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  • 1.
    Javed, Farrukh
    et al.
    Örebro University, Örebro University School of Business.
    Mazur, Stepan
    Örebro University, Örebro University School of Business.
    Ngailo, Edward
    Department of Mathematics, Linköping University, Linköping, Sweden.
    Higher order moments of the estimated tangency portfolio weights2020In: Journal of Applied Statistics, ISSN 0266-4763, E-ISSN 1360-0532, , p. 18Article in journal (Other academic)
    Abstract [en]

    In this paper, we consider the estimated weights of the tangency portfolio. We derive analytical expressions for the higher order non-central and central moments of these weights when the returns are assumed to be independently and multivariate normally distributed. Moreover, the expressions for mean, variance, skewness and kurtosis of the estimated weights are obtained in closed forms. Later, we complement our results with a simulation study where data from the multivariate normal and t-distributions are simulated, and the first four moments of estimated weights are computed by using the Monte Carlo experiment. It is noteworthy to mention that the distributional assumption of returns is found to be important, especially for the first two moments. Finally, through an empirical illustration utilizing returns of four financial indices listed in NASDAQ stock exchange, we observe the presence of time dynamics in higher moments.

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    Higher order moments of the estimated tangency portfolio weights
  • 2.
    Mantalos, Panagiotis
    et al.
    Department of Statistics, Lund University, Lund, Sweden.
    Shukur, Ghazi
    Department of Economics, Jönköping International Business School, Jönköping University, Jönköping, Sweden.
    The effect of spillover on the Granger causality test2010In: Journal of Applied Statistics, ISSN 0266-4763, E-ISSN 1360-0532, Vol. 37, no 9, p. 1473-1486Article in journal (Refereed)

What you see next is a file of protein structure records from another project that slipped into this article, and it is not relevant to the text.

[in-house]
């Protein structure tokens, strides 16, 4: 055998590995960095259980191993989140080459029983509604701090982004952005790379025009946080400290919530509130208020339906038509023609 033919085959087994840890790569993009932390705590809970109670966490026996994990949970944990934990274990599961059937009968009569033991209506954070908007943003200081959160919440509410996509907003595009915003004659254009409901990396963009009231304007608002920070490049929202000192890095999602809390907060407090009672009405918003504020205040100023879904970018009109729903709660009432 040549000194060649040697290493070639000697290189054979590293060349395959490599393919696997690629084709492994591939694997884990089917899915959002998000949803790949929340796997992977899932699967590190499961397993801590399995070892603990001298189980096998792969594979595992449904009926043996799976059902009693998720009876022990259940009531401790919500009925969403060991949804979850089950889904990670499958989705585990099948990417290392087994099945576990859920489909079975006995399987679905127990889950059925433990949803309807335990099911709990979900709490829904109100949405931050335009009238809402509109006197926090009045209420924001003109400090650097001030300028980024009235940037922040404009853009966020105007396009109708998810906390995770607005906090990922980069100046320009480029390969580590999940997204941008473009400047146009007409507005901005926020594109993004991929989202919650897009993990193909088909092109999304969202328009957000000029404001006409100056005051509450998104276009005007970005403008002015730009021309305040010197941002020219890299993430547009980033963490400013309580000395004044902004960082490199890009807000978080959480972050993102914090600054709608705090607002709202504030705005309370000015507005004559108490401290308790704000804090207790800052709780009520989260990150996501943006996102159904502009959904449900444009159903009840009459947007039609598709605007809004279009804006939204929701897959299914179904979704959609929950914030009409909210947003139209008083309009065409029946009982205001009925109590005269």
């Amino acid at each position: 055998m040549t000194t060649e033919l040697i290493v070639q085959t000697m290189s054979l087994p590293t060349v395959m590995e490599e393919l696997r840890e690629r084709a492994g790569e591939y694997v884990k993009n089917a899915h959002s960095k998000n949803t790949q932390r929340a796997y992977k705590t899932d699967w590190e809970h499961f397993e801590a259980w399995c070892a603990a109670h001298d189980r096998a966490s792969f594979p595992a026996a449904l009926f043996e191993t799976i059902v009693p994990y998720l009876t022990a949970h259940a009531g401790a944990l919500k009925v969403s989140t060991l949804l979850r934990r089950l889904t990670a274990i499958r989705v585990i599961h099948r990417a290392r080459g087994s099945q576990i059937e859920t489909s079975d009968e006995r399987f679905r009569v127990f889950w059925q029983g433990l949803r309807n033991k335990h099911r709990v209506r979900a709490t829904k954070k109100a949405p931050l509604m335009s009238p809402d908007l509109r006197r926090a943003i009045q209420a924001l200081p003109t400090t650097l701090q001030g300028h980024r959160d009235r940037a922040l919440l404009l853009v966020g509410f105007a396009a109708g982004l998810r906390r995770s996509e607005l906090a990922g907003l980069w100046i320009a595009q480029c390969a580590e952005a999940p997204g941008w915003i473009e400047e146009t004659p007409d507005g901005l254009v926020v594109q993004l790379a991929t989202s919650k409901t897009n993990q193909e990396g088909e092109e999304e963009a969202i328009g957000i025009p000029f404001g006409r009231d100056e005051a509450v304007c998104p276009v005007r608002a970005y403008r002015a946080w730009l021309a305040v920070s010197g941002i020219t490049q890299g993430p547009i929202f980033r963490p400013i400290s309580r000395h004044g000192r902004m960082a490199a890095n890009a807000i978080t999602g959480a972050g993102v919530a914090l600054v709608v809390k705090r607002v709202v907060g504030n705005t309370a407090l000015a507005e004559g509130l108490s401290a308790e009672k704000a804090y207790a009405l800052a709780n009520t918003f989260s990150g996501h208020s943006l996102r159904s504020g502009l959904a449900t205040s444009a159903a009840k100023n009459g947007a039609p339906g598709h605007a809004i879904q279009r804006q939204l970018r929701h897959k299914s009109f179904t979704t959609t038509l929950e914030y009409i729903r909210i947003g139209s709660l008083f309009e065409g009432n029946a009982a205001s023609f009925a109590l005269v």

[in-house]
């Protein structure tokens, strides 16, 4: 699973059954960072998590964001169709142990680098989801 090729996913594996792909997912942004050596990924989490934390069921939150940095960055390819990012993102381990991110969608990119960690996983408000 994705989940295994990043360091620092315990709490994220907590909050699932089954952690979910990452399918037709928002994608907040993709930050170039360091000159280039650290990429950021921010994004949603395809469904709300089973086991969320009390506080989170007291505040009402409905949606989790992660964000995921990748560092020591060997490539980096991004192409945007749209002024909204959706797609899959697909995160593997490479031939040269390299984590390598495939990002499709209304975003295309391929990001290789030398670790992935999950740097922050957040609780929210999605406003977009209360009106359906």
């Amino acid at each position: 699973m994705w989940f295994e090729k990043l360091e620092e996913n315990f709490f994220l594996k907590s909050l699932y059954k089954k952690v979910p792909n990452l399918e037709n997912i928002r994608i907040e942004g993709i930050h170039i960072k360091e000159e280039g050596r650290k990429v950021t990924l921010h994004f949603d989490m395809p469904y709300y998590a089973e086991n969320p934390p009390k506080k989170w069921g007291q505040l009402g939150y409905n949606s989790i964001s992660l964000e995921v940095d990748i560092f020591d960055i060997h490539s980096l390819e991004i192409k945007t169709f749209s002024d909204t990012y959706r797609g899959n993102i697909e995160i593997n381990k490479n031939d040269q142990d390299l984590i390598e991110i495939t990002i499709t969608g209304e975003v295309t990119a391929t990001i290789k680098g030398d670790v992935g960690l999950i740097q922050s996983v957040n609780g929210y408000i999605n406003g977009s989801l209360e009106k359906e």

Abstract [en]

    In this paper, we investigate the properties of the Granger causality test in stationary and stable vector autoregressive models under the presence of spillover effects, that is, causality in variance. The Wald test and the WW test (the Wald test with White's proposed heteroskedasticity-consistent covariance matrix estimator imposed) are analyzed. The investigation is undertaken by using Monte Carlo simulation in which two different sample sizes and six different kinds of data-generating processes are used. The results show that the Wald test over-rejects the null hypothesis both with and without the spillover effect, and that the over-rejection in the latter case is more severe in larger samples. The size properties of the WW test are satisfactory when there is spillover between the variables. Only when there is feedback in the variance is the size of the WW test slightly affected. The Wald test is shown to have higher power than the WW test when the errors follow a GARCH(1,1) process without a spillover effect. When there is a spillover, the power of both tests deteriorates, which implies that the spillover has a negative effect on the causality tests.

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